Tags: facebook

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Daring Fireball: Fuck Facebook

…a full one-third of my window is covered by a pop-over trying to get me to sign in or sign up for Facebook. I will go out of my way to avoid linking to websites that are hostile to users with pop-overs. (For example, I’ve largely stopped linking to anything from Wired, because they have such an aggressive anti-ad-block detection scheme. Fuck them.)

Same.

Facebook forbids search engines from indexing Facebook posts. Content that isn’t indexable by search engines is not part of the open web.

And then there’s this:

And in the same way they block indexing by search engines, Facebook forbids The Internet Archive from saving copies of posts.

Notes From An Emergency

But real problems are messy. Tech culture prefers to solve harder, more abstract problems that haven’t been sullied by contact with reality. So they worry about how to give Mars an earth-like climate, rather than how to give Earth an earth-like climate. They debate how to make a morally benevolent God-like AI, rather than figuring out how to put ethical guard rails around the more pedestrian AI they are introducing into every area of people’s lives.

Build a Better Monster: Morality, Machine Learning, and Mass Surveillance

So what happens when these tools for maximizing clicks and engagement creep into the political sphere?

This is a delicate question! If you concede that they work just as well for politics as for commerce, you’re inviting government oversight. If you claim they don’t work well at all, you’re telling advertisers they’re wasting their money.

Facebook and Google have tied themselves into pretzels over this.

Digital Assistants, Facebook Quizzes, And Fake News! You Won’t Believe What Happens Next | Laura Kalbag

A great presentation from Laura on how tracking scripts are killing the web. We can point our fingers at advertising companies to blame for this, but it’s still developers like us who put those scripts onto websites.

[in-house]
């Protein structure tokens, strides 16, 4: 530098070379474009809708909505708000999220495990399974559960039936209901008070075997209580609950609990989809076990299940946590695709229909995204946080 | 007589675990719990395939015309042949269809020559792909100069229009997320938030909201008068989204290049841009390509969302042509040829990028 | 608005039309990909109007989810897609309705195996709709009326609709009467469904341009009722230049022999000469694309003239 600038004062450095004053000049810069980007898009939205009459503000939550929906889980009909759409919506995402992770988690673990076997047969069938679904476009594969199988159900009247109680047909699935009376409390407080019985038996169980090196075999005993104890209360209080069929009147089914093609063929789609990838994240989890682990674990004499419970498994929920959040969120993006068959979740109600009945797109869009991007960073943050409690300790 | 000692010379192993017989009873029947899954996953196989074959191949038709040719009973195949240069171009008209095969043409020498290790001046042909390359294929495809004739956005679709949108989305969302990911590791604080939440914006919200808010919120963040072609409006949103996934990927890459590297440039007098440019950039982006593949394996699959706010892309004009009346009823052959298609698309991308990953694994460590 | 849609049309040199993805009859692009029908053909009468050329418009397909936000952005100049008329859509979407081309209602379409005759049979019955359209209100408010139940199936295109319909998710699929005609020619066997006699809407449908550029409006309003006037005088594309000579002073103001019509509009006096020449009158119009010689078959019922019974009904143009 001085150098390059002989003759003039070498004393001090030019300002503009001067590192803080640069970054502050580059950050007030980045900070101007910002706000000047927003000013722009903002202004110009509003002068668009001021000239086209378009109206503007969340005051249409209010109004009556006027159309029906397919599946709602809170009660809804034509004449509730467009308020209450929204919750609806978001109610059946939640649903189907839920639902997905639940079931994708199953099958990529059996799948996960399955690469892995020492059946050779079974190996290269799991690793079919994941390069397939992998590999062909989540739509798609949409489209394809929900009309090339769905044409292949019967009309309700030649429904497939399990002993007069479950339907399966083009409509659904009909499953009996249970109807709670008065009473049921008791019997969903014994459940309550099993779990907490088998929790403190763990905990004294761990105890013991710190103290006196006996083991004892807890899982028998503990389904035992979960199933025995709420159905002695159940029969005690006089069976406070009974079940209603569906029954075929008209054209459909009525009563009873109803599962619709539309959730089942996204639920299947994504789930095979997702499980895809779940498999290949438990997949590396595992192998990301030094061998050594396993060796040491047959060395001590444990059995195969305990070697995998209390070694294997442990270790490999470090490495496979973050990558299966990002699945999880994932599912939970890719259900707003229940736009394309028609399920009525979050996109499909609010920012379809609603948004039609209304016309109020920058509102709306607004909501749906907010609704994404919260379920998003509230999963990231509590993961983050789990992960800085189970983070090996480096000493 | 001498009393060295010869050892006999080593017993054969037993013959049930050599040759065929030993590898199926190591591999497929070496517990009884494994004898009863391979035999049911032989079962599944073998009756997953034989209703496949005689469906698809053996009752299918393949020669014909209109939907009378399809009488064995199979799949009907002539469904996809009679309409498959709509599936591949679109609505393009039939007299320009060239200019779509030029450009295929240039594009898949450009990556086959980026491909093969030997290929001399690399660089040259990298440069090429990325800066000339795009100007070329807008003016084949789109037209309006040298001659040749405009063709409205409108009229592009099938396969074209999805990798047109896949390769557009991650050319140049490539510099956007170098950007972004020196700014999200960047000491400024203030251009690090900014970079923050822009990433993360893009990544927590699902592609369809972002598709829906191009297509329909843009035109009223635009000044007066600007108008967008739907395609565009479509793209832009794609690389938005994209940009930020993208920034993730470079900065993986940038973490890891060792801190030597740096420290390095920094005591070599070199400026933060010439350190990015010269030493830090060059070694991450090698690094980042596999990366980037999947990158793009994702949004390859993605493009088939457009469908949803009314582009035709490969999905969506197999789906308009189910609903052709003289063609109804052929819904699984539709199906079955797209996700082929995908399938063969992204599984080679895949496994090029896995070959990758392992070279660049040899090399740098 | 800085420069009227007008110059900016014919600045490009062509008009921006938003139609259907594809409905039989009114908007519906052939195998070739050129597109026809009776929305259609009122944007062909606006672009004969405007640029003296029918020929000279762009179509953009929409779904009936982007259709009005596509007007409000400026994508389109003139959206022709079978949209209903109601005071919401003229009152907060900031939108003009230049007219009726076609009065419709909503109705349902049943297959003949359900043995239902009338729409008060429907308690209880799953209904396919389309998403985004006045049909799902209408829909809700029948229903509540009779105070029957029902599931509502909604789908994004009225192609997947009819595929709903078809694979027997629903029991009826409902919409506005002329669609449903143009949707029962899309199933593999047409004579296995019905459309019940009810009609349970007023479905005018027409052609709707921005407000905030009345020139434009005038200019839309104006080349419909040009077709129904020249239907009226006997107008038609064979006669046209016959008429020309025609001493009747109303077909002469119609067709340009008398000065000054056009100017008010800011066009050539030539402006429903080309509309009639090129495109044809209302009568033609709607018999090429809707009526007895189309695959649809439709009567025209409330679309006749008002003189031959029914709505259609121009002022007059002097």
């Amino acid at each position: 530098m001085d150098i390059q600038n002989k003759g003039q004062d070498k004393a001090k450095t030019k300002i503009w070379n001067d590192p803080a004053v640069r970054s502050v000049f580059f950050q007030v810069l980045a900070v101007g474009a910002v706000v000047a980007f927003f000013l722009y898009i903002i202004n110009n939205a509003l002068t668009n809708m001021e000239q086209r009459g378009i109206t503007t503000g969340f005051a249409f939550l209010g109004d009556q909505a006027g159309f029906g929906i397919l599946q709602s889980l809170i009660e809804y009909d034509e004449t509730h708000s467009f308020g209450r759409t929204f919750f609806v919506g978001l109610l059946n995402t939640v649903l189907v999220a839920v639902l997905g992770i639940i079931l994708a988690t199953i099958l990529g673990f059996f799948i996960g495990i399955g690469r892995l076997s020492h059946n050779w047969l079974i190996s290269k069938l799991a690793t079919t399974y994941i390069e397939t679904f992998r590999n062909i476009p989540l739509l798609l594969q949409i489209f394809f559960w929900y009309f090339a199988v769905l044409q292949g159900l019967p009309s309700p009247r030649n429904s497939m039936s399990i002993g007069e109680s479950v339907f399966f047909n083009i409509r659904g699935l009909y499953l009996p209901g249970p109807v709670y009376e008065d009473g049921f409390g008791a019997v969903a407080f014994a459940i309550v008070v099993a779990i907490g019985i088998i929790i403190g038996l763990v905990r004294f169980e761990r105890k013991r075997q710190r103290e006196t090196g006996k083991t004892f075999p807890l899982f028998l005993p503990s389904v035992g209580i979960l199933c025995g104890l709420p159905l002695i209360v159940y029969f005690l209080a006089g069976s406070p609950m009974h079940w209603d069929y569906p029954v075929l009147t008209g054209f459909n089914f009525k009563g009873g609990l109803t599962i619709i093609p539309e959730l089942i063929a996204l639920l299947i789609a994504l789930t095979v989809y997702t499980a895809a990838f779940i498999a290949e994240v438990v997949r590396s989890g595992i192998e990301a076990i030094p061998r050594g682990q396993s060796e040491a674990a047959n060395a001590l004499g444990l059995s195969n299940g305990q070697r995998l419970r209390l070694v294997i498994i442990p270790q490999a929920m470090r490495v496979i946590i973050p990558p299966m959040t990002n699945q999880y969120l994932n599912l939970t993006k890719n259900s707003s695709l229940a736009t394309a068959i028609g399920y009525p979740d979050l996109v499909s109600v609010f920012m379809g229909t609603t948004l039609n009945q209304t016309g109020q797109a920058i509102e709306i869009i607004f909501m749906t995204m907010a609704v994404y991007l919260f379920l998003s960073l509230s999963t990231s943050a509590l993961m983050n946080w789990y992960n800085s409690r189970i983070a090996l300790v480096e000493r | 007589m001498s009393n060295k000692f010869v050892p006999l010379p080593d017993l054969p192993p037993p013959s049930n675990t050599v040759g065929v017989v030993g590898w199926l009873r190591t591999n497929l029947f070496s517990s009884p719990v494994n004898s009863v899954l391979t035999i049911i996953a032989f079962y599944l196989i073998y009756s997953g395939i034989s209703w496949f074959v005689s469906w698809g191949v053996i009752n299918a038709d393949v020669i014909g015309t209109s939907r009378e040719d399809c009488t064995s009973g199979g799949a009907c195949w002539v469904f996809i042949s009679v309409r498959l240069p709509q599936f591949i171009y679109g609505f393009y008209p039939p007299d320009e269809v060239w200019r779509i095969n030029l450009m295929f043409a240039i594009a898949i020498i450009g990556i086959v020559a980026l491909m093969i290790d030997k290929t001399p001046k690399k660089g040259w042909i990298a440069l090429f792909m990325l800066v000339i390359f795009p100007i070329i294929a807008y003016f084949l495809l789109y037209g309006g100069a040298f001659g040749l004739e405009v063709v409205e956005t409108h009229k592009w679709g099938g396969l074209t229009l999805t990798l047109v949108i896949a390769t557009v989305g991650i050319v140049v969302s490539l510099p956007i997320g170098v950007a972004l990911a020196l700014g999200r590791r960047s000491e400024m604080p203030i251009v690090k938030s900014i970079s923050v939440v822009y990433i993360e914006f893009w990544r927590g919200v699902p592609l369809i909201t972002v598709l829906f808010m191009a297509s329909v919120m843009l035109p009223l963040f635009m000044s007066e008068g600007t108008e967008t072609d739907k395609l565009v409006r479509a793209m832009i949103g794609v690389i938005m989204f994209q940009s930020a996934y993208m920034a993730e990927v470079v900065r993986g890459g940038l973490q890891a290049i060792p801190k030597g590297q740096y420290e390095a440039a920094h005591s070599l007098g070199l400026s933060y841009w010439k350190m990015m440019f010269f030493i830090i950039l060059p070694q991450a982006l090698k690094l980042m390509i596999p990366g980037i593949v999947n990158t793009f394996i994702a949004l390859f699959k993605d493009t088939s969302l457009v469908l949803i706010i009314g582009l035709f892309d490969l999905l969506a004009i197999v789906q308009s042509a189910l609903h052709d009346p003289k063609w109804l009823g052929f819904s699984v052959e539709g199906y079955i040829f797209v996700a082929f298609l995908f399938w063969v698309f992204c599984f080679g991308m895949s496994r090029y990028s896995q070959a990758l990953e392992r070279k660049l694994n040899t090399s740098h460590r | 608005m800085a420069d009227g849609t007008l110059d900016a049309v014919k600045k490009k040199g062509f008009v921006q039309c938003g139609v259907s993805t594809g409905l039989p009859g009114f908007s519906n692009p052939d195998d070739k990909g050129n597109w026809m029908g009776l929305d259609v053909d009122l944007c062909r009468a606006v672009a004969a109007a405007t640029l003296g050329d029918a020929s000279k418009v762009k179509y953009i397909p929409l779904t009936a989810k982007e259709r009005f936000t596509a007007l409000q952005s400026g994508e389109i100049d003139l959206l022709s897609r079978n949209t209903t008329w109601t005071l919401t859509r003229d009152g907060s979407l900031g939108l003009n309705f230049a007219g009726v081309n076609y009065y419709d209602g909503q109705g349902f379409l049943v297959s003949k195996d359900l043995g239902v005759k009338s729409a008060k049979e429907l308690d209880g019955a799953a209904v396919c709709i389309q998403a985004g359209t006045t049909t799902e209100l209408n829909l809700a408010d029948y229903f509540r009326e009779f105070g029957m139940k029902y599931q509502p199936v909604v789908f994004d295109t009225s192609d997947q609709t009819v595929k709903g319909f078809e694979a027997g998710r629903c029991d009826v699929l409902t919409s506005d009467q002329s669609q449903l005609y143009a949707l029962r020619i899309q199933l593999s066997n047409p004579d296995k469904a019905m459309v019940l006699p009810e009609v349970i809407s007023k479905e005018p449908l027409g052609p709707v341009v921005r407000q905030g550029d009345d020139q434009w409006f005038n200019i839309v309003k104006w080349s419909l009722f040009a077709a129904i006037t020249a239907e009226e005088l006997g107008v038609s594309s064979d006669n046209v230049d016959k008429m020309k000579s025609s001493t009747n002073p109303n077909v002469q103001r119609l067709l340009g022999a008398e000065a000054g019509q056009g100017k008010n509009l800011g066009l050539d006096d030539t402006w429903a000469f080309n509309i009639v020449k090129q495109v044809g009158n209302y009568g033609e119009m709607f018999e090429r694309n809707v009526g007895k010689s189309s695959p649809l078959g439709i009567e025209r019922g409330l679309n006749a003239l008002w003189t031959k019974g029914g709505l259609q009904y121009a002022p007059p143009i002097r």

We need to ask ourselves these questions about what we build. Because we are the gatekeepers of what we create. We don’t have to add tracking to everything, it’s already gotten out of our control.

What should you think about when using Facebook? – Vicki Boykis

To be clear, every company currently does some form of this tracking of users. There would simply be no other way to measure operations. But Facebook has quite clearly been tiptoeing outside the bounds of what is ethically acceptable data business practices for a while.

A thorough round-up of Facebook’s current data collection practices and what you can do about it.

Be More Careful on Facebook | Incisive.nu

Much of our courage and support comes from the people we read and talk to and love online, often on the very networks that expose us—and our friends—to genuine enemies of freedom and peace. We have to keep connected, but we don’t have to play on their terms.

The Schedule and the Stream

Matt takes a look at the history of scheduled broadcast media—which all began in Hungary in 1887 via telephone—and compares it to the emerging media context of the 21st century; the stream.

If the organizing principle of the broadcast schedule was synchronization — millions seeing the same thing at the same time — then the organizing principle of the stream is de-contextualization — stories stripped of their original context, and organized into millions of individual, highly personalized streams.

From WordPress to Apple News, Instant Articles, and AMP - The Media Temple Blog

Chris runs through the process and pitfalls of POSSEing a site (like CSS Tricks) to Apple’s News app, Facebook’s Instant Articles, and Google’s AMP.

Hey, whatever you want. As long as…

  1. It’s not very much work
  2. The content’s canonical home is my website.

I just want people to read and like CSS-Tricks.

The inside story of Facebook’s biggest setback | Rahul Bhatia | Technology | The Guardian